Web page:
Perdue names four to Board of Ed
Posted May 7, 2009
Raleigh, N.C. — Gov. Bev Perdue appointed two new members and re-appointed two members to the North Carolina State Board of Education Thursday.
The governor tapped Reginald Kenan, of Duplin County, and Christine J. Greene, of High Point, and reappointed Patricia “Tricia” Willoughby, of Raleigh, and Wayne McDevitt, of Marshall.
Kenan owns a law practice in Duplin County. He is a member of the Duplin County School Board, the National Association for the Advancement of Colored People and the North Carolina Bar Association. Kenan received his bachelor’s degree in economics from Guilford College and his juris doctorate from Campbell University Norman Adrian Wiggins School of Law.
Willoughby is the executive director of the Office of the Governor’s North Carolina Business Committee for Education. She has worked with high school reform and childhood obesity as a member of the National Association of State Board of Education Study Workgroups and is a member of the North Carolina Courts Commission. She received her bachelor’s degree in early childhood education from the University of North Carolina at Chapel Hill and her master’s degree in reading from Meredith College.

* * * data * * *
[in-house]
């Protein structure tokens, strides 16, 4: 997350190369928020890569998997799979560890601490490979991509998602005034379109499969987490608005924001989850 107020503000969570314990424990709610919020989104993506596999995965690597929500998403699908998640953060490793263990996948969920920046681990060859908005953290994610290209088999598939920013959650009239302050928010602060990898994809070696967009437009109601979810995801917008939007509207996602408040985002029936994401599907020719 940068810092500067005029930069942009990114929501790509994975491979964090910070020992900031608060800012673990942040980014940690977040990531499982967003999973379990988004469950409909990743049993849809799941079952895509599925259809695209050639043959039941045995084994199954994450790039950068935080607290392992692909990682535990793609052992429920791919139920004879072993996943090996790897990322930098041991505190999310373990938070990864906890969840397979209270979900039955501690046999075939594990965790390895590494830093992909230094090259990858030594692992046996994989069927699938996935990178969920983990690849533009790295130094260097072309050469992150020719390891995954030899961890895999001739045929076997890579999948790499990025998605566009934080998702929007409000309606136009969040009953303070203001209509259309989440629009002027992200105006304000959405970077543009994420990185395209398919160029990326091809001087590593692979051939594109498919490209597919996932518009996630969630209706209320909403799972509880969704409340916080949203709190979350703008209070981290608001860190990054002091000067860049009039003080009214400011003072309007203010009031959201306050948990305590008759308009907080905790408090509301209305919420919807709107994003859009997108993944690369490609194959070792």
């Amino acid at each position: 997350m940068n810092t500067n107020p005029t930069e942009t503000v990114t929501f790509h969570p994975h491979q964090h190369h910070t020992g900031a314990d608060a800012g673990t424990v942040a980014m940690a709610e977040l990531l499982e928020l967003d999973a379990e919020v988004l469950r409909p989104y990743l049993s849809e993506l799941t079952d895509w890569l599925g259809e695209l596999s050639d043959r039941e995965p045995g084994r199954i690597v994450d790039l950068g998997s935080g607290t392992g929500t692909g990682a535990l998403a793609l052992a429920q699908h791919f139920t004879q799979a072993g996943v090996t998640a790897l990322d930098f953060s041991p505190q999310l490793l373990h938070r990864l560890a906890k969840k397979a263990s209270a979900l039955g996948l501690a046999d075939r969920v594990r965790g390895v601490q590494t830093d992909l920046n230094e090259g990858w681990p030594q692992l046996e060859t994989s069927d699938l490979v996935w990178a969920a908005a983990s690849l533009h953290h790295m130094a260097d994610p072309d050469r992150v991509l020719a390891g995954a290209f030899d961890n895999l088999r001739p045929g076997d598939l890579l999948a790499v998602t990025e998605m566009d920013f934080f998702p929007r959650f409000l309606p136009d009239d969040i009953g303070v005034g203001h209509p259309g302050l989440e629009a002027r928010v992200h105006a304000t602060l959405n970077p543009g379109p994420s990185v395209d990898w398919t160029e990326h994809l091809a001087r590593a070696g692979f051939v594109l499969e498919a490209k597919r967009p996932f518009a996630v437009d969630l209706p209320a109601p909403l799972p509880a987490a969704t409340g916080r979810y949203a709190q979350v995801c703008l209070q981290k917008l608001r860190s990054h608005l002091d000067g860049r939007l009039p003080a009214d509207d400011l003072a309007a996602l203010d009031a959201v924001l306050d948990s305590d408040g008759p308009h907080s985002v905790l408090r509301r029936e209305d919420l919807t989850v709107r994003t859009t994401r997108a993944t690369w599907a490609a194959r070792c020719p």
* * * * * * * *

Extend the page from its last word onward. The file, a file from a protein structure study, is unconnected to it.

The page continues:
McDevitt is in business in western North Carolina. He served as senior vice-president for university affairs for the UNC system and as chief of staff to former Governor Jim Hunt. McDevitt has served on the board of the North Carolina Partnership for Children/SmartStart and the North Carolina Parent Teacher Association. The Asheville Citizen-Times recognized McDevitt as “one of Western North Carolina’s 50 most influential people of the 20th century” in 1999.
Greene has dedicated her professional career to education, from working as a counselor at Ragsdale High School in Jamestown to serving as executive director of the Guilford Institute for Leadership Development. She was vice chair of the North Carolina Standards Board for Public School Administrators and chair of the North Carolina Board for Licensed Professional Counselors. In 2008, Greene received the Distinguished Practitioner Award from the UNC at Greensboro Department of Counseling and Educational Development.
The Board of Education supervises and administers the public school system and the educational funds provided for its support. The board has 19 members; 14 are appointed by the governor.